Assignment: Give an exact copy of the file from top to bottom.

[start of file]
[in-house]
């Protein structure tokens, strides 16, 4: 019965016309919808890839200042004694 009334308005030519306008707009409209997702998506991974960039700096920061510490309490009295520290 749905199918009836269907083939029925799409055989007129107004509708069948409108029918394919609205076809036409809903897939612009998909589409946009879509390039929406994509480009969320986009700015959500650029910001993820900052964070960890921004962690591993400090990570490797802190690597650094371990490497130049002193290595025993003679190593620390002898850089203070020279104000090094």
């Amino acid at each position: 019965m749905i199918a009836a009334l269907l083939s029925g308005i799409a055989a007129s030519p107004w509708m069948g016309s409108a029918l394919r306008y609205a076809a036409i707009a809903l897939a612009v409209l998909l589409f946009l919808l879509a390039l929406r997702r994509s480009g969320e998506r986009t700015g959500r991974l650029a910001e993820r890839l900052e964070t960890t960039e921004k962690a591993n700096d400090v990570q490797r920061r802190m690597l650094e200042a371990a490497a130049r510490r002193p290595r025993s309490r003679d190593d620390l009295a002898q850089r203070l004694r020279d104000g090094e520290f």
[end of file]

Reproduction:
[in-house]
């Protein structure tokens, strides 16, 4: 019965016309919808890839200042004694 009334308005030519306008707009409209997702998506991974960039700096920061510490309490009295520290 749905199918009836269907083939029925799409055989007129107004509708069948409108029918394919609205076809036409809903897939612009998909589409946009879509390039929406994509480009969320986009700015959500650029910001993820900052964070960890921004962690591993400090990570490797802190690597650094371990490497130049002193290595025993003679190593620390002898850089203070020279104000090094």
């Amino acid at each position: 019965m749905i199918a009836a009334l269907l083939s029925g308005i799409a055989a007129s030519p107004w509708m069948g016309s409108a029918l394919r306008y609205a076809a036409i707009a809903l897939a612009v409209l998909l589409f946009l919808l879509a390039l929406r997702r994509s480009g969320e998506r986009t700015g959500r991974l650029a910001e993820r890839l900052e964070t960890t960039e921004k962690a591993n700096d400090v990570q490797r920061r802190m690597l650094e200042a371990a490497a130049r510490r002193p290595r025993s309490r003679d190593d620390l009295a002898q850089r203070l004694r020279d104000g090094e520290f």